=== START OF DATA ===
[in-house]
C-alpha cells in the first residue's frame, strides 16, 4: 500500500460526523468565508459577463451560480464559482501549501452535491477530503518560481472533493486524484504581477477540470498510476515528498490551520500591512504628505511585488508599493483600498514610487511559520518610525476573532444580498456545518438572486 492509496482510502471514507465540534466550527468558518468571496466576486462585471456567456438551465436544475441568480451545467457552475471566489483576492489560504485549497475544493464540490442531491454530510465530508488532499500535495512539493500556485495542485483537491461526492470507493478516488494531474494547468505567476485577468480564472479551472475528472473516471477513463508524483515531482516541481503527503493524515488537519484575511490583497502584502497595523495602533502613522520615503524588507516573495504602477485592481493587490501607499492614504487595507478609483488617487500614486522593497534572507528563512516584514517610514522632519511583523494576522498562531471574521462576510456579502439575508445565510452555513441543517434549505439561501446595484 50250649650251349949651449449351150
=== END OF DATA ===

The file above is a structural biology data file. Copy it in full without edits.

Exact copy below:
[in-house]
C-alpha cells in the first residue's frame, strides 16, 4: 500500500460526523468565508459577463451560480464559482501549501452535491477530503518560481472533493486524484504581477477540470498510476515528498490551520500591512504628505511585488508599493483600498514610487511559520518610525476573532444580498456545518438572486 492509496482510502471514507465540534466550527468558518468571496466576486462585471456567456438551465436544475441568480451545467457552475471566489483576492489560504485549497475544493464540490442531491454530510465530508488532499500535495512539493500556485495542485483537491461526492470507493478516488494531474494547468505567476485577468480564472479551472475528472473516471477513463508524483515531482516541481503527503493524515488537519484575511490583497502584502497595523495602533502613522520615503524588507516573495504602477485592481493587490501607499492614504487595507478609483488617487500614486522593497534572507528563512516584514517610514522632519511583523494576522498562531471574521462576510456579502439575508445565510452555513441543517434549505439561501446595484 50250649650251349949651449449351150